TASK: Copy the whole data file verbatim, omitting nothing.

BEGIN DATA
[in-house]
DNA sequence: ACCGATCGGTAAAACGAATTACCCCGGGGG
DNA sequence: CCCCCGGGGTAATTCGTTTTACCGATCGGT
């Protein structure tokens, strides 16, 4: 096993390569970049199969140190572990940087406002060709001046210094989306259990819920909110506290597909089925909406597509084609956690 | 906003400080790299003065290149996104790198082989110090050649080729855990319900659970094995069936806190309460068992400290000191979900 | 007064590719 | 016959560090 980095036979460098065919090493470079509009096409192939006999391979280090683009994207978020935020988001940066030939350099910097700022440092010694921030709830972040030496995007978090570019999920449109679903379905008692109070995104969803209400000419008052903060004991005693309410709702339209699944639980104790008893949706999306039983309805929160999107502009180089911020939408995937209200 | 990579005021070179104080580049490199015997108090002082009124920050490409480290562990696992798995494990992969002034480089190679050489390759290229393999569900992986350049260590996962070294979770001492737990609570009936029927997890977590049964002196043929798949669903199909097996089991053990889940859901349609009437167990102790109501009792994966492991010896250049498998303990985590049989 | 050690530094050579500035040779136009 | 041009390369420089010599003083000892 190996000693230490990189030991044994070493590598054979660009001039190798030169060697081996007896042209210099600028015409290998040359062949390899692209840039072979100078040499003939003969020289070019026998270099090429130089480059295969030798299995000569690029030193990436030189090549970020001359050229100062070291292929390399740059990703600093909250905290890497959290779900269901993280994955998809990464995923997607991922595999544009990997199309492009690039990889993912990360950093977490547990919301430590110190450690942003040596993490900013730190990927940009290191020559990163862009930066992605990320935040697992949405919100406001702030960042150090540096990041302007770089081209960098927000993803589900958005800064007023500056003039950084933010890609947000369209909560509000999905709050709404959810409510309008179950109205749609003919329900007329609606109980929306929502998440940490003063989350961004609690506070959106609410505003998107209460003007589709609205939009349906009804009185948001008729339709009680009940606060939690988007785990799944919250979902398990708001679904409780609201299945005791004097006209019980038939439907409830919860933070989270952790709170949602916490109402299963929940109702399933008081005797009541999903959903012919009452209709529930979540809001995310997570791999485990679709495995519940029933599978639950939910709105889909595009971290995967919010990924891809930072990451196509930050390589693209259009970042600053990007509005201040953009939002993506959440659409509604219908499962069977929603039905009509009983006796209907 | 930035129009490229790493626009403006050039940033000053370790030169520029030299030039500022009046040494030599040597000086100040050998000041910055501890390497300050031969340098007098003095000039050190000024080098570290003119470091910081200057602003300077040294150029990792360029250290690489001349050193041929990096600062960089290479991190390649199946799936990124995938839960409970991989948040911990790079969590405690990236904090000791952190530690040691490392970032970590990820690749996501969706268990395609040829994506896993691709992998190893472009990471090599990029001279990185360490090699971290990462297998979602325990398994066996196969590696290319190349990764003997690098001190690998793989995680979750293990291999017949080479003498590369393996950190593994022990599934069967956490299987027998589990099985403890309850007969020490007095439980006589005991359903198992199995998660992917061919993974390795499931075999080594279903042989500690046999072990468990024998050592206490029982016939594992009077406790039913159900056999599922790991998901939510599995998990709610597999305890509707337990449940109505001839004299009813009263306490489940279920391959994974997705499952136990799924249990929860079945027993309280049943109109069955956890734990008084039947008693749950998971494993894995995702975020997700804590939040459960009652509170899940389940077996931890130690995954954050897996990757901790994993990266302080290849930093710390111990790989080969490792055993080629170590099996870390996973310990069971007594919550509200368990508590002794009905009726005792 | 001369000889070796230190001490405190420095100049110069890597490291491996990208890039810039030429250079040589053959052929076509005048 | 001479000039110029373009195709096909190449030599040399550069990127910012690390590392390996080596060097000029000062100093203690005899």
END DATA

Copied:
[in-house]
DNA sequence: ACCGATCGGTAAAACGAATTACCCCGGGGG
DNA sequence: CCCCCGGGGTAATTCGTTTTACCGATCGGT
């Protein structure tokens, strides 16, 4: 096993390569970049199969140190572990940087406002060709001046210094989306259990819920909110506290597909089925909406597509084609956690 | 906003400080790299003065290149996104790198082989110090050649080729855990319900659970094995069936806190309460068992400290000191979900 | 007064590719 | 016959560090 980095036979460098065919090493470079509009096409192939006999391979280090683009994207978020935020988001940066030939350099910097700022440092010694921030709830972040030496995007978090570019999920449109679903379905008692109070995104969803209400000419008052903060004991005693309410709702339209699944639980104790008893949706999306039983309805929160999107502009180089911020939408995937209200 | 990579005021070179104080580049490199015997108090002082009124920050490409480290562990696992798995494990992969002034480089190679050489390759290229393999569900992986350049260590996962070294979770001492737990609570009936029927997890977590049964002196043929798949669903199909097996089991053990889940859901349609009437167990102790109501009792994966492991010896250049498998303990985590049989 | 050690530094050579500035040779136009 | 041009390369420089010599003083000892 190996000693230490990189030991044994070493590598054979660009001039190798030169060697081996007896042209210099600028015409290998040359062949390899692209840039072979100078040499003939003969020289070019026998270099090429130089480059295969030798299995000569690029030193990436030189090549970020001359050229100062070291292929390399740059990703600093909250905290890497959290779900269901993280994955998809990464995923997607991922595999544009990997199309492009690039990889993912990360950093977490547990919301430590110190450690942003040596993490900013730190990927940009290191020559990163862009930066992605990320935040697992949405919100406001702030960042150090540096990041302007770089081209960098927000993803589900958005800064007023500056003039950084933010890609947000369209909560509000999905709050709404959810409510309008179950109205749609003919329900007329609606109980929306929502998440940490003063989350961004609690506070959106609410505003998107209460003007589709609205939009349906009804009185948001008729339709009680009940606060939690988007785990799944919250979902398990708001679904409780609201299945005791004097006209019980038939439907409830919860933070989270952790709170949602916490109402299963929940109702399933008081005797009541999903959903012919009452209709529930979540809001995310997570791999485990679709495995519940029933599978639950939910709105889909595009971290995967919010990924891809930072990451196509930050390589693209259009970042600053990007509005201040953009939002993506959440659409509604219908499962069977929603039905009509009983006796209907 | 930035129009490229790493626009403006050039940033000053370790030169520029030299030039500022009046040494030599040597000086100040050998000041910055501890390497300050031969340098007098003095000039050190000024080098570290003119470091910081200057602003300077040294150029990792360029250290690489001349050193041929990096600062960089290479991190390649199946799936990124995938839960409970991989948040911990790079969590405690990236904090000791952190530690040691490392970032970590990820690749996501969706268990395609040829994506896993691709992998190893472009990471090599990029001279990185360490090699971290990462297998979602325990398994066996196969590696290319190349990764003997690098001190690998793989995680979750293990291999017949080479003498590369393996950190593994022990599934069967956490299987027998589990099985403890309850007969020490007095439980006589005991359903198992199995998660992917061919993974390795499931075999080594279903042989500690046999072990468990024998050592206490029982016939594992009077406790039913159900056999599922790991998901939510599995998990709610597999305890509707337990449940109505001839004299009813009263306490489940279920391959994974997705499952136990799924249990929860079945027993309280049943109109069955956890734990008084039947008693749950998971494993894995995702975020997700804590939040459960009652509170899940389940077996931890130690995954954050897996990757901790994993990266302080290849930093710390111990790989080969490792055993080629170590099996870390996973310990069971007594919550509200368990508590002794009905009726005792 | 001369000889070796230190001490405190420095100049110069890597490291491996990208890039810039030429250079040589053959052929076509005048 | 001479000039110029373009195709096909190449030599040399550069990127910012690390590392390996080596060097000029000062100093203690005899």